What began as a small student choir at Thomas Aquinas College in late 2017 has become Floriani, a highly sought-after men’s vocal ensemble — dedicated to preserving the Church’s heritage of sacred music — which performs both nationwide and overseas.
Thomas Quackenbush (’14), Giorgio Navarini (’17), Joseph Daly (’19), and Graham Crawley (’20) were not in the same class at the College, and their backgrounds vary widely, but as students they shared a common love of music. Fortunately for them, opportunities for musical enrichment abound at the College, in multiple musical ensembles.
“Those ensembles provided the first serious experience with sacred music for some of us,” recalls Mr. Daly. “The beauty was captivating, but it wasn’t just beauty. It was experiencing this beauty in its proper context: worship. At the College’s liturgies, the awesome music, the soaring architecture, and the reverence of celebrant and congregation alike pointed to the reality of the Eucharistic sacrifice.”
“TAC was offering us something profound, and we felt sharing it was an imperative,” says Mr. Daly. And so Floriani was born — first as a student ensemble, adding another layer of finesse to the College’s liturgical life, but soon venturing further afield with its mission. “As students, we started singing off-campus for liturgies and workshops, as far south as Orange County and as far north as Montana. In the summer of 2018, we even made a 10-day pilgrimage to Rome, where we sang for Cardinal Burke’s Pontifical High Mass on Pentecost and for Sunday Mass at St. Peter’s Basilica!”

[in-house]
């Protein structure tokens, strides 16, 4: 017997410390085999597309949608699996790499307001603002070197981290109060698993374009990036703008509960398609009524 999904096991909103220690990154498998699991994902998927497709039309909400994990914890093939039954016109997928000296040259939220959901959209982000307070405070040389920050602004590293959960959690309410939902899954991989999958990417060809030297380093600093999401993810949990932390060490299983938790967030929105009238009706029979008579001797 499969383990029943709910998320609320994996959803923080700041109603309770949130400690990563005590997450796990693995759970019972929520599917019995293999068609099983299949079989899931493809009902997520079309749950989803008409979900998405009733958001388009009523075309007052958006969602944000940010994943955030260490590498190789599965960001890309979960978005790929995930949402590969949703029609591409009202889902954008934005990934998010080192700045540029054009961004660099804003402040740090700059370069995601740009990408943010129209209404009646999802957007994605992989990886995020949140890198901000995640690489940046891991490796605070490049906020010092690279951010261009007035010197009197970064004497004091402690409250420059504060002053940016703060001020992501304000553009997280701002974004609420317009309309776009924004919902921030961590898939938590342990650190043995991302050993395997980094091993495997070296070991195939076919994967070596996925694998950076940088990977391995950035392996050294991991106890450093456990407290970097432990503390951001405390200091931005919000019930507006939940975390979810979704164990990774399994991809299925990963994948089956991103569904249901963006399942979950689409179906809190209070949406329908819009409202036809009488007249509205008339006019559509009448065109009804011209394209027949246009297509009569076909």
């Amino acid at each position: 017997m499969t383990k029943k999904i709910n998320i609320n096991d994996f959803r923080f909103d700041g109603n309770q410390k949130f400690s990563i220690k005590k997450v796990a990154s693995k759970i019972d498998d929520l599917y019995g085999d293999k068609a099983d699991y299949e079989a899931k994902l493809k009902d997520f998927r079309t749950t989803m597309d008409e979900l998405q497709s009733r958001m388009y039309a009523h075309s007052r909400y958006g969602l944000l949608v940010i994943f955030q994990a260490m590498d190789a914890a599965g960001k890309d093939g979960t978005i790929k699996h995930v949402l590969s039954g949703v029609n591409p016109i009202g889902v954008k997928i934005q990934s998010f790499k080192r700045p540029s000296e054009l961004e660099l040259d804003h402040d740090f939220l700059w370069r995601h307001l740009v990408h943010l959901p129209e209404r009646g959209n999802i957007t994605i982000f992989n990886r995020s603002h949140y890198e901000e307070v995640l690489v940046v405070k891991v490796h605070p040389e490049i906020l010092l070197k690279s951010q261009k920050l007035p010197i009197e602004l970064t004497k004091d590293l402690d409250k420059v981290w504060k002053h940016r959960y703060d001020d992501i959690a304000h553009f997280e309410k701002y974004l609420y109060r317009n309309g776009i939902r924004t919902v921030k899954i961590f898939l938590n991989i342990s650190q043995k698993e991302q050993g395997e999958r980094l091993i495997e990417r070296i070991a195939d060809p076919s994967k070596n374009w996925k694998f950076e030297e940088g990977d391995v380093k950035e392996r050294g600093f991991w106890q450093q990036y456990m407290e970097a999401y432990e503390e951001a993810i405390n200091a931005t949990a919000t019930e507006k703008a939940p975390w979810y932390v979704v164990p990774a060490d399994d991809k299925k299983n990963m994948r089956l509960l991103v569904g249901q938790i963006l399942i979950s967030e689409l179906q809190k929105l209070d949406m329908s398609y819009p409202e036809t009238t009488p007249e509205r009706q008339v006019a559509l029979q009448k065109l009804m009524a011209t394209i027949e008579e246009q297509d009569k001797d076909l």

….In addition to their liturgical and other performances, Floriani provides instruction in Gregorian chant through its Chant School podcast….
Watch a 4-minute sample of Floriani on YouTube.
The above comes from a Sept. 6 release from Thomas Aquinas College.
The masculine nature of the Church is beautiful. Congratulations to these men on their success.
I agree. And the music of these young men is just beautiful.
I can’t thank you enough for posting this. I can not tell you how difficult it is to learn about Chant in the Church. This is decades in the waiting, I’m going to give it a go.
Thank you for posting this. People, including and maybe even especially young people, long for reverence. And, that’s in various liturgical contexts; Ordinary Form, Extraordinary Form or any of the many Eastern Catholic rites.